Though it was nearly midnight, Beirut’s Corniche was brilliant with lights as we flew in across the dark Mediterranean for a three-night break. The ten-minute drive from the airport into the heart of the city confirmed it was a lively place still a long way from sleep.
Stepping on to our hotel balcony overlooking the Corniche next morning, I wondered what I’d see. The answer was joggers. old and young, men and women - some of the latter well covered and wearing headscarves, some in Lycra shorts and cropped tops. Their differing garb was a reminder that Beirut is a truly diverse city where Sunni and Shia Muslims, members of the Druze sect and Maronite Christians and others co-exist.
Breakfast, eaten on a terrace overlooking the sea, was a suitable fusion of croissants and pains au chocolat - a legacy of French rule - and local unleavened bread with thick, golden fig jam and tawny halva topped with pistachios.
With its well-tended palm trees, flowerbeds and elegant waterfront, Beirut might as easily be on the French Riviera as in the Middle East. It’s impossible not to be struck by its cosmopolitan sophistication and sheer cheerfulness.
The downtown district is the area that once justified the city’s claim to be the Paris of the Middle East. Reduced to a ghost town by the civil war that ended in the early Nineties, today it’s an area of graceful arcaded boulevards, shady squares, fashionable apartments and boutiques selling serious bling and killer heels at eye-watering prices.
Archaeological sites are being discovered and restored here as part of the regeneration programme. This isn’t surprising, given that Beirut has been inhabited for more than 5,000 years by Canaanites and Phoenicians, greeks and Romans, Mamelukes and ottomans. The result is an intricate and multi-layered legacy.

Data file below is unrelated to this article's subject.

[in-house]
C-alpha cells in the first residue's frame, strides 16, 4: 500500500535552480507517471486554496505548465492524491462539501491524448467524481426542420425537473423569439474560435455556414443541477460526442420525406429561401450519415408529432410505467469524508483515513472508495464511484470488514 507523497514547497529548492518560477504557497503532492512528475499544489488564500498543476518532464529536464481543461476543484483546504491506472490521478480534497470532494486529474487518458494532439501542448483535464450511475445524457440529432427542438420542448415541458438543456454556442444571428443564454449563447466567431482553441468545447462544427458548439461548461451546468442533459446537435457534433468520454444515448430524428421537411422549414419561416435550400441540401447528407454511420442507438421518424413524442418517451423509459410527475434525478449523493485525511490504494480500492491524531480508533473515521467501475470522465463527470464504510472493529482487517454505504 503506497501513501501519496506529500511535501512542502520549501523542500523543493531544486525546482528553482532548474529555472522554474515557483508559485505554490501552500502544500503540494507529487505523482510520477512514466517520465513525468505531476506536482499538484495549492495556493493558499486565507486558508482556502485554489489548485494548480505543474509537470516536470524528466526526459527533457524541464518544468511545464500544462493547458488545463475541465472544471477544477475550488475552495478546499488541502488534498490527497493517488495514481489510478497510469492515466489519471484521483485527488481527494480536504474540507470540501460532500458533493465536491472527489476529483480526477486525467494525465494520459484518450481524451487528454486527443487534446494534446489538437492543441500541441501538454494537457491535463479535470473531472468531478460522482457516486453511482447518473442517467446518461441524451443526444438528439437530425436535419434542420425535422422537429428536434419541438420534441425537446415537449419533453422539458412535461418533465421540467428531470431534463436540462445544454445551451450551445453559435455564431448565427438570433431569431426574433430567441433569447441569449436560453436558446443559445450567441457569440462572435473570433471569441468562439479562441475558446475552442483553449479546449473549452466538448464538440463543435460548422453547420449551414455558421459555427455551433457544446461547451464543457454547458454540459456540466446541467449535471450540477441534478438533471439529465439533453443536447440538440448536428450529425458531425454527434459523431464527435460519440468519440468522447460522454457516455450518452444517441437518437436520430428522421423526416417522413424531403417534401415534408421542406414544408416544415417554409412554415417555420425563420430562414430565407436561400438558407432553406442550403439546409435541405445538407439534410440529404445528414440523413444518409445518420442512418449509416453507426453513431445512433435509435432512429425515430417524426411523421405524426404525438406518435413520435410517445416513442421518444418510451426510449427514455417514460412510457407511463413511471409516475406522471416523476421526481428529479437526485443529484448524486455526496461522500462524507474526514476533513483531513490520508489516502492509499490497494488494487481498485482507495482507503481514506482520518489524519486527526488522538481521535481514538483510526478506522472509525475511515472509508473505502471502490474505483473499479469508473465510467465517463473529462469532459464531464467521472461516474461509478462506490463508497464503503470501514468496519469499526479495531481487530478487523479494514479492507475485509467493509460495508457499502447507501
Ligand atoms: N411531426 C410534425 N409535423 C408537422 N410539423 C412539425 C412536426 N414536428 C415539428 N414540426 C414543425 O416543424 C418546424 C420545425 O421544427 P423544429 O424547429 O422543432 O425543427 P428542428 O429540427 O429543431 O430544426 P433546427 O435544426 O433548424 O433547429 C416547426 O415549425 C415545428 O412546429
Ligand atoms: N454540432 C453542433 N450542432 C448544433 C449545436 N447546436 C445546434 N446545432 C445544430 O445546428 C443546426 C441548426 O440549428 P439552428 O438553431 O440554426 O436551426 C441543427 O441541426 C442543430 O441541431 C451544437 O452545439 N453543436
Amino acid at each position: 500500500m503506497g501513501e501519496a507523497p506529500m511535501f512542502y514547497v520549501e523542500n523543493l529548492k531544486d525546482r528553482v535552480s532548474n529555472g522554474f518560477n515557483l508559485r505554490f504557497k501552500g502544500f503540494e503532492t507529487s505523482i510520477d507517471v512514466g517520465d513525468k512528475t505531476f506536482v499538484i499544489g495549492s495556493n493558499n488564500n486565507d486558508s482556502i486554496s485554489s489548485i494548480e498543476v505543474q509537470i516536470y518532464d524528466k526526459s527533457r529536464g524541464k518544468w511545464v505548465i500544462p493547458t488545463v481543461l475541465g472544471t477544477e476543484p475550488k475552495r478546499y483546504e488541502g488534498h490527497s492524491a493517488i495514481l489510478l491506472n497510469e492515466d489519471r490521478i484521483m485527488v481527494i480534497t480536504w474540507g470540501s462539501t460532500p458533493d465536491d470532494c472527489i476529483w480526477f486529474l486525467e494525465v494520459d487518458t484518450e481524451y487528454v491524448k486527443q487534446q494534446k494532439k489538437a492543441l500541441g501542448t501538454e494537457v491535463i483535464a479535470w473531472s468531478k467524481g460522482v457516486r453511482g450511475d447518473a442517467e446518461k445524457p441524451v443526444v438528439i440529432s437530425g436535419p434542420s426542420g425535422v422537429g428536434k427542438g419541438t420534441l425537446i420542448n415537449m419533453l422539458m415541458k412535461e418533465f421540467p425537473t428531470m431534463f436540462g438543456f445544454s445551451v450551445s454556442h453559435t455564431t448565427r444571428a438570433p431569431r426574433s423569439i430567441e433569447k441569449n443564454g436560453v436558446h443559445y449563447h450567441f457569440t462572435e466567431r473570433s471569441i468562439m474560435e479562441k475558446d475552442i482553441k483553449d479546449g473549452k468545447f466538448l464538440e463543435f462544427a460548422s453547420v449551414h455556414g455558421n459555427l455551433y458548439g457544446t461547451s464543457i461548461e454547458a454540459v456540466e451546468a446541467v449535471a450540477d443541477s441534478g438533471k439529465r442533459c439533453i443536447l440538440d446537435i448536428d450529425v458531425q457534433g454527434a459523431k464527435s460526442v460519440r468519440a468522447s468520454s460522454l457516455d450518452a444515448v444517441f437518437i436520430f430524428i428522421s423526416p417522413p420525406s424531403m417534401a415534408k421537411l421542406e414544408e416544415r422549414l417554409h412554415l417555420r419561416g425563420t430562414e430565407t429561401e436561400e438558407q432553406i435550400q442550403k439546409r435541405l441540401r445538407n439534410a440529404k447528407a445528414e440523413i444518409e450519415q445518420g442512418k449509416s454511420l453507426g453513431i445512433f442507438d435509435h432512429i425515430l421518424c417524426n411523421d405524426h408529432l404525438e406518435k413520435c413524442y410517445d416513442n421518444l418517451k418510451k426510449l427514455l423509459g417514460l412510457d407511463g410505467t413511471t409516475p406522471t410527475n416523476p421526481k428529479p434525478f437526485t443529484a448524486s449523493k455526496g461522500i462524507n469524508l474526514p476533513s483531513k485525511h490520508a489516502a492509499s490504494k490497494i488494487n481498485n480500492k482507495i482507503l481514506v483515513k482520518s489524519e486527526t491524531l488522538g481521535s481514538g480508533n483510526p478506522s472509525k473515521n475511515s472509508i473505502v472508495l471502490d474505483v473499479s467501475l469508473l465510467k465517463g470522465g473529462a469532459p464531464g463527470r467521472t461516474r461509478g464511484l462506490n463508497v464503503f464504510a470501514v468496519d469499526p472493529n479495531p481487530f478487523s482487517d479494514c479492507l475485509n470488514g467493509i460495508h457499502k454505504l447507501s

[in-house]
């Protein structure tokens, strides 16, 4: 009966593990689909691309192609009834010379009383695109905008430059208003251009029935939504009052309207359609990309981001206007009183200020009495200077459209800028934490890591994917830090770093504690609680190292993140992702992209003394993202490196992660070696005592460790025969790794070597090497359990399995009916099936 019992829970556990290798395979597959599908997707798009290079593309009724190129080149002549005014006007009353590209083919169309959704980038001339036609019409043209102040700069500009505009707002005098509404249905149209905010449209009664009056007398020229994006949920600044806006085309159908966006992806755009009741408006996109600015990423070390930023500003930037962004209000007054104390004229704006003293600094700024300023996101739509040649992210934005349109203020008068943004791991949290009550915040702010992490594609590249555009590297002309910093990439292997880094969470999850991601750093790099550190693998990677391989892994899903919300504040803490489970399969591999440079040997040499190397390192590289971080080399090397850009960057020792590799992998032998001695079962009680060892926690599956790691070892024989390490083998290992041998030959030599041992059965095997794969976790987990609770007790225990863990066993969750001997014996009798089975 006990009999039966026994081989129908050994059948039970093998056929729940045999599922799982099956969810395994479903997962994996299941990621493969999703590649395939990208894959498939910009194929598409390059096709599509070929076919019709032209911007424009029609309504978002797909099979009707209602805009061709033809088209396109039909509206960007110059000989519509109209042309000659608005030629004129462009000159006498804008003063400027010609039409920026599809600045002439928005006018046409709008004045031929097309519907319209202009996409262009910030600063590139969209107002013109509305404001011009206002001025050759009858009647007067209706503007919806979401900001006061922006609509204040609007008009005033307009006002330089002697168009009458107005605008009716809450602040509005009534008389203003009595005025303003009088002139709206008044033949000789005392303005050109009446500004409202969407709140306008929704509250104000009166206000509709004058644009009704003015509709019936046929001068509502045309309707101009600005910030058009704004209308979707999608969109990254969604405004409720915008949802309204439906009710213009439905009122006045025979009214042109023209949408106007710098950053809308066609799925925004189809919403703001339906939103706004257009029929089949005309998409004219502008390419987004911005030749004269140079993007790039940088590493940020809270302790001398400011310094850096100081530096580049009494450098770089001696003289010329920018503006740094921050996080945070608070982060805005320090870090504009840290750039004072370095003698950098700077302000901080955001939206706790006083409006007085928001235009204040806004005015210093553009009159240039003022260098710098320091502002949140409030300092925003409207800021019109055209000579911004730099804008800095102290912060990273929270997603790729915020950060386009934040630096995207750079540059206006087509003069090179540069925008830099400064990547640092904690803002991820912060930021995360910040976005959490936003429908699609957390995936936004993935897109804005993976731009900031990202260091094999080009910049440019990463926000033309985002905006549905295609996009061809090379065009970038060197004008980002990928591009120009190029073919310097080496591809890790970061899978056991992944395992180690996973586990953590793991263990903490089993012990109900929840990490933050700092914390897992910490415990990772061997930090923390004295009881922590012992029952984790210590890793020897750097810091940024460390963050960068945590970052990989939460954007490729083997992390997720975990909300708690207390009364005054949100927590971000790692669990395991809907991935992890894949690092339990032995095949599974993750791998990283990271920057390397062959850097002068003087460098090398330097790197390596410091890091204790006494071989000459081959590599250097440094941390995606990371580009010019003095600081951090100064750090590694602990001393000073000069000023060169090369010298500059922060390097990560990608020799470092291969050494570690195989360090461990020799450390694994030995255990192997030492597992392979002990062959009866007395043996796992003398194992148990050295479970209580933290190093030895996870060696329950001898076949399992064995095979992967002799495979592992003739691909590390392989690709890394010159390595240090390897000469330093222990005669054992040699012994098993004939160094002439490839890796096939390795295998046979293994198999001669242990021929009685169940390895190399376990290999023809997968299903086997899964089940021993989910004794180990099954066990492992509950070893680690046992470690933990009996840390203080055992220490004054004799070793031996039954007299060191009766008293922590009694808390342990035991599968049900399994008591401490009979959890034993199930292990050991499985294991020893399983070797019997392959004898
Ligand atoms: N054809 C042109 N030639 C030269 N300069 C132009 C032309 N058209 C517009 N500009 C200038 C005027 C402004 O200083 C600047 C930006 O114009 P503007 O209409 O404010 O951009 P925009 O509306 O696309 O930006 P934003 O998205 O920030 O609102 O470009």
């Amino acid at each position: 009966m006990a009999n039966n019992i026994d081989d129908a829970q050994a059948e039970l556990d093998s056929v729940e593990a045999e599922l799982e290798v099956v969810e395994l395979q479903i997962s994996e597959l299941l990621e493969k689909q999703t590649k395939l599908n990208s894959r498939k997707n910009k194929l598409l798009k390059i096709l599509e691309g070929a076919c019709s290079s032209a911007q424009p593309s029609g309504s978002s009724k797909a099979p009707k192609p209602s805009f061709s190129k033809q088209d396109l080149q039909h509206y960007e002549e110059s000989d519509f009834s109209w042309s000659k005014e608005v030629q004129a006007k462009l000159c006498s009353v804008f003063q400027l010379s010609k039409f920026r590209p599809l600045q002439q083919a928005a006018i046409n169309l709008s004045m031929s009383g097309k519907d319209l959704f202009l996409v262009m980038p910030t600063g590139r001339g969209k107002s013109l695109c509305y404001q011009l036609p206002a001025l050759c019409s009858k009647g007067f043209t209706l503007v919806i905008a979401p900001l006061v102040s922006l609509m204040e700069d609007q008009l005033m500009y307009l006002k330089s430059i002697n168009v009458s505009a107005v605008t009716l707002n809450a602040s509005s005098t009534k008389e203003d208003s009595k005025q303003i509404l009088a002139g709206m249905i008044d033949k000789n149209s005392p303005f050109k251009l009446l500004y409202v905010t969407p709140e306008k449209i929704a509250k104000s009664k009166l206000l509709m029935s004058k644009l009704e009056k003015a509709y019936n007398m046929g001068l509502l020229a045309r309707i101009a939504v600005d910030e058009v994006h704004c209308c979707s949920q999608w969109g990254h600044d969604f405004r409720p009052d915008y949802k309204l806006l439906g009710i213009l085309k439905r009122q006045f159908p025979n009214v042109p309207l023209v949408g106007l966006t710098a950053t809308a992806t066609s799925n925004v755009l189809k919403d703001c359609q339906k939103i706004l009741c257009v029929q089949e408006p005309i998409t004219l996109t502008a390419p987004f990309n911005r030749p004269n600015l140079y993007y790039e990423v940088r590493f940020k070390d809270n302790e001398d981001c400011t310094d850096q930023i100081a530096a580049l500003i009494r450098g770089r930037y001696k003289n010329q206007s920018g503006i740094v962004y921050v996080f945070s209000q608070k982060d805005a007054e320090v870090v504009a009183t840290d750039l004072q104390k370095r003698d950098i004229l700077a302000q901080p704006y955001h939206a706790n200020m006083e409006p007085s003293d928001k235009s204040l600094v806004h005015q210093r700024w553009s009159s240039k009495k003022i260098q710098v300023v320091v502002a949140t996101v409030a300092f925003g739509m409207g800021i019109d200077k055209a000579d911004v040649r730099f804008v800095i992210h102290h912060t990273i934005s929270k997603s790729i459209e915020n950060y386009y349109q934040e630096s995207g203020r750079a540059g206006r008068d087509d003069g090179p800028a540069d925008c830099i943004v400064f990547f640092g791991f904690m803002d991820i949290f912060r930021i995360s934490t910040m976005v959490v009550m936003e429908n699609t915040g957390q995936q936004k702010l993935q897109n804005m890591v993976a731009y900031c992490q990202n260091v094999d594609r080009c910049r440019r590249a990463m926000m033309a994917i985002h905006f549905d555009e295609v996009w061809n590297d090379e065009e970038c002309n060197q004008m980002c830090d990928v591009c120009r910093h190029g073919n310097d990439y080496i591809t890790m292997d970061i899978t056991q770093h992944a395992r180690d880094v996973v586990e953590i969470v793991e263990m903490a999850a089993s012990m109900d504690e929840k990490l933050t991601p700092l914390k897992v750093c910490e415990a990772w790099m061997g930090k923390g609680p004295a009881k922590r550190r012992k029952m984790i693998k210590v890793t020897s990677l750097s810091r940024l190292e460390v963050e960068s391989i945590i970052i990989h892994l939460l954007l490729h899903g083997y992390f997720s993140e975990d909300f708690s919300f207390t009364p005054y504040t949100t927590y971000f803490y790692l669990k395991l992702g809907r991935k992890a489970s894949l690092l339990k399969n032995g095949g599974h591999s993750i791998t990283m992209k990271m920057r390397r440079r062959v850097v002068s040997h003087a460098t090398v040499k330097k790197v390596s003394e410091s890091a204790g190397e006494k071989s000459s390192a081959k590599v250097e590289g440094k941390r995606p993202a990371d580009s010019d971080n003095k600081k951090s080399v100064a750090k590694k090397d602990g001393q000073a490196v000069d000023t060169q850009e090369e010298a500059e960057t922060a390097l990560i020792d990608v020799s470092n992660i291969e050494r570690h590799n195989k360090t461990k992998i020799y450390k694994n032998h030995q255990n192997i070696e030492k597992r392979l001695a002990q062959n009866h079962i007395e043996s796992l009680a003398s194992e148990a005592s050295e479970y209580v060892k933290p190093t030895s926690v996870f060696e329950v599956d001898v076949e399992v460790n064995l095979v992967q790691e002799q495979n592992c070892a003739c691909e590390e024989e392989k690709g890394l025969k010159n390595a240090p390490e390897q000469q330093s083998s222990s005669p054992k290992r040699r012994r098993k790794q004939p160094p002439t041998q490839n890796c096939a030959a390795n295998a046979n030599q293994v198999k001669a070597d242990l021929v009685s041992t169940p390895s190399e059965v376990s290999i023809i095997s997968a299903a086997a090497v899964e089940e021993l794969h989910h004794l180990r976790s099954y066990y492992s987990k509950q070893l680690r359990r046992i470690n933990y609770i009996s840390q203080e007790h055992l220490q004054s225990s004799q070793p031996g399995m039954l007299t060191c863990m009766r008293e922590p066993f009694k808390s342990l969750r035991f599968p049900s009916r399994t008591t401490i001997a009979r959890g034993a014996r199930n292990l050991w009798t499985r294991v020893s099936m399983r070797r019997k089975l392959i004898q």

The remains of Roman baths amid purple jacaranda trees are overlooked by a Capuchin church, while nearby is the 12th Century Al-omari Mosque, whose exquisite interior incorporates Roman columns.
The National Museum helps to make sense of this cultural melee. Its prize exhibits include a 3,000-year-old limestone sarcophagus supported by four crouching lions. The lid bears the earliest known inscription of the 22-letter Phoenician alphabet - the prototype of our own Western alphabet.
The sarcophagus was discovered in a royal necropolis at Byblos, 30 miles north along the coast from Beirut. The merchants of this ancient port - claimed as the world’s oldest continually inhabited town - once shipped cedar wood from Lebanon’s forests for masts of Roman ships and olive oil to Egypt in return for linen, gold and papyrus. Today, it is a tranquil place with shady streets and a mass of historical remains.
An old fortified tower still guards the harbour, where fishing boats and yachts are overlooked by open-air restaurants where you can eat mezze and sip the excellent local Almaza beer or a glass of arak, the aniseed-flavoured local speciality.